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State ex Rel. Zimmerman v. Gibbes

Supreme Court of South Carolina
May 11, 1933
171 S.C. 209 (S.C. 1933)


In State ex rel. Zimmerman v. Gibbes, 1933, 171 S.C. 209, 172 S.E., 130, 132, affirmed 290 U.S. 326, 54 S.C. 140, 78 L.Ed., 342, a suit had been brought in the Court of Common Pleas to have a Receiver appointed for a bank for which the Board of Bank Control had appointed a conservator.

Summary of this case from Woodworth, Mayor, v. Gallman



May 11, 1933.

In the original jurisdiction, April, 1933. Writ granted.

Original prohibition proceeding by the State, on the relation of Simpson J. Zimmerman, individually and as conservator of the Central Union Bank of South Carolina, and others against Hunter A. Gibbes, representing himself and all other depositors similarly situated, the Court of Common Pleas for Richland County, and the Hon. W.H. Townsend, Judge of the Fifth Judicial Circuit.

Note: Affirmed by U.S. Supreme Court, 78 L.Ed., Adv. Ops. p. 191.

Messrs. John M. Daniel, Attorney General, J. Ivey Humphrey, Assistant Attorney General, and Melton Belser, for petitioners.

Mr. D.W. Robinson, for respondent.

May 11, 1933. The opinion of the Court was delivered by

At its 1933 session, the General Assembly passed an Act, approved March 9th of that year (38 St. at Large, p. 1174), vesting the Governor of the State "with plenary powers to assume supervision and control of the Banking Department and the banks of the State of South Carolina, depositories, building and Loan Associations, and all other institutions that accept and pay deposits, subject to the provisions of this Act." Section 1. Section 4 (page 1177), in part, provides: "* * * And all persons, firms or corporations are hereby prohibited, while the Governor is in control of the banks, banking institutions, building and loan associations or cash depositories under the provisions of this Act, from instituting any legal proceedings of any nature whatever against any bank, banking institution, building and loan association or cash depository, * * * without first obtaining the written approval of the Governor. * * *"

Pursuant to the powers granted, the Governor appointed a board of bank control to advise and consult with him; and later, under authority of the Act, Simpson J. Zimmerman was named as conservator of the Central Union Bank of South Carolina, which has its principal place of business at Columbia.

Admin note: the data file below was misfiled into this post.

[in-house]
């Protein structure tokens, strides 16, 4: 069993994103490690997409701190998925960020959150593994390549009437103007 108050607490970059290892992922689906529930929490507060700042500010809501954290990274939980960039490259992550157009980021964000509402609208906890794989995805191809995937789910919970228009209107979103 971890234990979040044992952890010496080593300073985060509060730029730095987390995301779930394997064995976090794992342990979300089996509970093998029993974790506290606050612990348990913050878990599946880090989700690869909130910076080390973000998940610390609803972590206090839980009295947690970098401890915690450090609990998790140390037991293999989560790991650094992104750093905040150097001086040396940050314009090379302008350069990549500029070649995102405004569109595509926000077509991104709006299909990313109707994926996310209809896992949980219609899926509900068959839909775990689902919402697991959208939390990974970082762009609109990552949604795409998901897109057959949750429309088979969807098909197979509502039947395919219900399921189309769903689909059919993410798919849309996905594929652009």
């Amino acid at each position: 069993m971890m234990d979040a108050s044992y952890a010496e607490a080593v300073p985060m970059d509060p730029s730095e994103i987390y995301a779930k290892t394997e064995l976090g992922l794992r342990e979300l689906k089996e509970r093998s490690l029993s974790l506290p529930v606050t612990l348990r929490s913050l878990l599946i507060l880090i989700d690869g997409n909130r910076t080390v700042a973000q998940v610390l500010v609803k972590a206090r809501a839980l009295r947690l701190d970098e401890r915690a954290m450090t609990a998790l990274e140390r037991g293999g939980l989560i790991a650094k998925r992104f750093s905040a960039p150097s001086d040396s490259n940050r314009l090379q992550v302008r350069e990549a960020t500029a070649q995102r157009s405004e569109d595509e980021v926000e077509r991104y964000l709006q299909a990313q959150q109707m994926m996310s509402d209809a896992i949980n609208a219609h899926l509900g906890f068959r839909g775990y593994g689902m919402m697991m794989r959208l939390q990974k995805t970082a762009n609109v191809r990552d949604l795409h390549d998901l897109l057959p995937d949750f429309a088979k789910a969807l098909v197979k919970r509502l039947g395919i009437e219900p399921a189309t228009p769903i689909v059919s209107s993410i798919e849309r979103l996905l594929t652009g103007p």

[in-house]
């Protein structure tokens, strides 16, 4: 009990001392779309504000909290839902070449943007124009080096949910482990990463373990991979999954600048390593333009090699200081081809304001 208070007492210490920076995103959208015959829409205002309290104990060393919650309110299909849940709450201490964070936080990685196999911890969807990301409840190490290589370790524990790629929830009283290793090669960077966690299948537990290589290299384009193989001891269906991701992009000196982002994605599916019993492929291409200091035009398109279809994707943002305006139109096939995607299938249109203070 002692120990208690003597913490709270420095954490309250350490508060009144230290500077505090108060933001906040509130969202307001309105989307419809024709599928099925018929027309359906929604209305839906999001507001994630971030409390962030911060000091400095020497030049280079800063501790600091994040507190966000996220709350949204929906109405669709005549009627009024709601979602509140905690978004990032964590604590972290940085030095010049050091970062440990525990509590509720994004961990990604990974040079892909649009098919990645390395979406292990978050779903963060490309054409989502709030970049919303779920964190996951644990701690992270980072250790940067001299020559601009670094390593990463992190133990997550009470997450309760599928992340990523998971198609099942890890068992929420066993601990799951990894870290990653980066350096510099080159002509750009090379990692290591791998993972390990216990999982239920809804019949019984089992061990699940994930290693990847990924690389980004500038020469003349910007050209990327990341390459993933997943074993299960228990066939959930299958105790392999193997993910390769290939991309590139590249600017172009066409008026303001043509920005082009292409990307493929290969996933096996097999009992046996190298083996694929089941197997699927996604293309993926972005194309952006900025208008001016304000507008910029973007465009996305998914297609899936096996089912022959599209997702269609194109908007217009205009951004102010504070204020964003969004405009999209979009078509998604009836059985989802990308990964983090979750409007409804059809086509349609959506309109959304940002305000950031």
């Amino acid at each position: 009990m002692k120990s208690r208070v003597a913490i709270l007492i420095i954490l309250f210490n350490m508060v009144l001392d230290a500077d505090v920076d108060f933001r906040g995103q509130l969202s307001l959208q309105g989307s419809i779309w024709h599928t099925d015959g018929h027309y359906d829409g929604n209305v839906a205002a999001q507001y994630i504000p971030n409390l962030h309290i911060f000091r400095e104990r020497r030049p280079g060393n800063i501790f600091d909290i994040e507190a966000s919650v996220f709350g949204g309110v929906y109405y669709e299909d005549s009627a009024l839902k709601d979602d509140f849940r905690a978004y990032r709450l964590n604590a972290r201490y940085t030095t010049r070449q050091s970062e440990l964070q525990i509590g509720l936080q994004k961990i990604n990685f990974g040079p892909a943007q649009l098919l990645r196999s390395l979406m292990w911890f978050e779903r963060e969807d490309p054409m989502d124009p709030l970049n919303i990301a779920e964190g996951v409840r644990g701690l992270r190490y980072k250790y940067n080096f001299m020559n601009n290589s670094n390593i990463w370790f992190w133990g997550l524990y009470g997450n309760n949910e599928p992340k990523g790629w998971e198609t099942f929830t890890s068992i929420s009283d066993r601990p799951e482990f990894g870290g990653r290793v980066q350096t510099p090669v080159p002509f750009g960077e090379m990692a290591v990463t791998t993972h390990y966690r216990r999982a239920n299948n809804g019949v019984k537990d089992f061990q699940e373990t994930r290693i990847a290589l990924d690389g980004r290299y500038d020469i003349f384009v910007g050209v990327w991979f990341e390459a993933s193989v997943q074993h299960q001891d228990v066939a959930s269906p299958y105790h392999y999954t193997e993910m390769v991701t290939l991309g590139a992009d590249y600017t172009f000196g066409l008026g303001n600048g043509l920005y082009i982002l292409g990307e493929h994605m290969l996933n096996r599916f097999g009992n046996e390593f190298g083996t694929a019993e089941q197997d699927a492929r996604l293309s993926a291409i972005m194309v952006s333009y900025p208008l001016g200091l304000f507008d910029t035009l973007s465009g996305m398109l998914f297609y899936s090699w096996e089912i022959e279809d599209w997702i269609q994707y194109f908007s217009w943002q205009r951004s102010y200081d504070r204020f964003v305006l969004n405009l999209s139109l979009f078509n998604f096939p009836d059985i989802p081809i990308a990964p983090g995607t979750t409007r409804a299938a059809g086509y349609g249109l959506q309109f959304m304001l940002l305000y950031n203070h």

On April 11, 1933, an action was begun in the Court of Common Pleas for Richland County by Hunter A. Gibbes, "representing himself and all other depositors similarly situated," against Zimmerman, individually and as conservator of the Central Union Bank, the Governor of the State, and others. The plaintiff alleged, inter alia, on information and belief, that there was practically no chance of the reopening or the reorganization of the Central Union Bank, that its funds were being depleted by its present management, and that its assets should be liquidated by the orders of the Court and applied to the debts of its depositors and other creditors. The prayer, inter alia, was for the appointment of a receiver, for the enforcement of the stockholders' liability, and that the Act of March 9, 1933, "be declared invalid, null and void, in so far as the same undertakes to prevent plaintiff and other depositors of the Central Union Bank from bringing and prosecuting this action."

Judge W.H. Townsend, to whom the matter was presented, issued a rule requiring the defendants to show cause before him on May 4, 1933, why the prayer of the complaint should not be granted, and by his order restrained the defendants in the meantime, "from proceeding in any Court, in any way, in connection with the affairs and assets of the Central Union Bank except in this proceeding."

On April 12, 1933, the present proceeding was instituted in the original jurisdiction of this Court, by the State of South Carolina, in relation to Zimmerman and other defendants named in the original suit, against Hunter A. Gibbes, plaintiff in that suit, the Court of Common Pleas for Richland County, and Hon. W.H. Townsend, Judge of the Fifth Judicial Circuit, seeking a writ of prohibition "restraining and enjoining them from further proceeding in the said case, and dissolving and dismissing the rule to show cause and temporary restraining order therein issued, and dismissing said suit." On the verified petition this Court granted an alternative writ of prohibition, requiring the respondents to show cause before it, on April 14, 1933, why the relief prayed for should not be granted, and why a final writ of prohibition should not issue. Judge Townsend made formal return, setting out that the Courts of Common Pleas, under the provisions of the State Constitution, have jurisdiction in all civil cases, and original jurisdiction to issue writs of injunction, subject to appeal to the Supreme Court; and that the order to show cause made by him was based upon the complaint, and that the restraining order issued was intended to preserve and maintain the jurisdiction of the State Court in the administration of the affairs of the bank, in the event that the plaintiff established a good cause of action; and further stated that "the Supreme Court now has before it the same information and knowledge that the Court of Common Pleas and the Circuit Judge had at the time of the issuance of said order; and neither the Court of Common Pleas nor said Judge have any knowledge or information as to the merits of said cause, except as set out in the verified complaint, and no interest whatever therein, and will be pleased, because of the interest of a great number of citizens involved, to have this Court assume jurisdiction in the emergency existing, in order that a speedy and final decision may be had thereon."